Narada climbs up the staircase from Name up to Spirit almost hopping and jumping spurred by his own enthusiasm and curiosity. He asks his venerable teacher at each step after meditating, “What’s next?” He, however, falls absolutely silent after meditation at the level of Spirit, the 15th itself. He has another flight of steps to take to reach the Ultimate, the Absolute!
Swami Krishnananda of the Divine Life Society tells us that the 7th chapter of the Upanishad expounds the magnificent doctrine of the bhuma, the Absolute, the plenum of Being, the fullness of Reality. But also cautions us that “As we go further and further in this chapter, we will find it is more and more difficult to understand the intention of the Upanishad. The instructions are very cryptic in their language. Even the Sanskrit language that is used is very archaic, giving way to various types of interpretations.” Though the words may look familiar, their meaning is significantly different and connote a much deeper sense. Continue reading →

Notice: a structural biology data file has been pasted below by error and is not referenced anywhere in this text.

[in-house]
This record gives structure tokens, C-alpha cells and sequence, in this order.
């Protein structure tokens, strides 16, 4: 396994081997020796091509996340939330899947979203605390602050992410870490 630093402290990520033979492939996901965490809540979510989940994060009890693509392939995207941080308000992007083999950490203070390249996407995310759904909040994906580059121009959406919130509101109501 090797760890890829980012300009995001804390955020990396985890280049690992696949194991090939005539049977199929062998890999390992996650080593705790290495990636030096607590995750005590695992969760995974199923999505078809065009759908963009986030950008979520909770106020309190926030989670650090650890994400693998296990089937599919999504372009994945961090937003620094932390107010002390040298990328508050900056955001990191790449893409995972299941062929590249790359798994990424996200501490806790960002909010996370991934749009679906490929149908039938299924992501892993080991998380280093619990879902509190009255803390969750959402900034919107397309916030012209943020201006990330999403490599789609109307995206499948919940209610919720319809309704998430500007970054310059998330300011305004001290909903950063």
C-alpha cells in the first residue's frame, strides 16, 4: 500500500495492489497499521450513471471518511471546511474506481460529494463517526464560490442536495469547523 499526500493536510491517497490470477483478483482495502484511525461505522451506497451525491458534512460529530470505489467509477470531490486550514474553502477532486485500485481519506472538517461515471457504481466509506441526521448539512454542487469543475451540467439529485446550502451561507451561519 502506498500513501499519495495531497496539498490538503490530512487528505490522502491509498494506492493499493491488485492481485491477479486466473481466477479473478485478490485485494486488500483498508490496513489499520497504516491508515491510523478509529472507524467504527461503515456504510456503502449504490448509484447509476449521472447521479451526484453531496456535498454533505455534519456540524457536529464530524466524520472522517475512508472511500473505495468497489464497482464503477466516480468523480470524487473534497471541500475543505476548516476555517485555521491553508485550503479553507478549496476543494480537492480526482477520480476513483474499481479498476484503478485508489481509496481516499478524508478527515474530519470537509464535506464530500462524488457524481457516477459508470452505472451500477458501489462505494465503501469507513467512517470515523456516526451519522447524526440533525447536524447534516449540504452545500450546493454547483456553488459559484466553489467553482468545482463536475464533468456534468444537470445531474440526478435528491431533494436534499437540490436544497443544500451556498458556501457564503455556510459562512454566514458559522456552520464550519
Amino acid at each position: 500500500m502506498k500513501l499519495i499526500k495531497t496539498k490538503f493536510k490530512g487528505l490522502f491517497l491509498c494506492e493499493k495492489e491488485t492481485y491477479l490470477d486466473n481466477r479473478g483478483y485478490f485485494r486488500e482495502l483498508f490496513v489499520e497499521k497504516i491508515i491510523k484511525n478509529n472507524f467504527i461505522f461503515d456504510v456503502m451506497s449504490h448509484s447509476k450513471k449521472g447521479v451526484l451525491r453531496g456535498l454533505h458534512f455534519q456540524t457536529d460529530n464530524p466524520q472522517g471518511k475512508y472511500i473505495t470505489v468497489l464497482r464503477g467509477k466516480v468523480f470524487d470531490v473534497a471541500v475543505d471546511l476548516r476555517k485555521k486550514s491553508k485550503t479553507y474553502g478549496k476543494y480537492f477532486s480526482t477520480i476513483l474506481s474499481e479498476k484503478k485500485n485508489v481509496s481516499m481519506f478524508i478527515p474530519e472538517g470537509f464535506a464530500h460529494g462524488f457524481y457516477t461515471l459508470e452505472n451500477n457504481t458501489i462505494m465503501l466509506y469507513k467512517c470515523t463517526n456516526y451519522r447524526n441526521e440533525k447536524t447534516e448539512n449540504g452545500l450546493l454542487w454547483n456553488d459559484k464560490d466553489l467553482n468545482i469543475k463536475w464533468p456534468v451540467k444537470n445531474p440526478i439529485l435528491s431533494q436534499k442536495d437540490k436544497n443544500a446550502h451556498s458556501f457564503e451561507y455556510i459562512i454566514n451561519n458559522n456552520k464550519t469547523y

Shankara opens his commentary on the 6th chapter of chAndogya with a very brief intro. bringing out the context of Svetaketu’s story and its relationship (sambandha) to the rest of the Upanishad. He says that the 6th chapter explains two important points, which are:
“How this whole universe proceeds from, subsists in and becomes absorbed (or merged) into brahman because the seeker has been previously ASKED TO MEDITATE, free from all love and hate and being self-controlled, upon that universal brahman to be the source, sustainer and dissolver at 3.14.1 of the Upanishad”; and
“How when the Knower of the Truth has eaten, the whole universe becomes satiated.”
Appropriately enough, after the completion of the 16 sections, at the end of the chapter, he makes the following concluding remarks: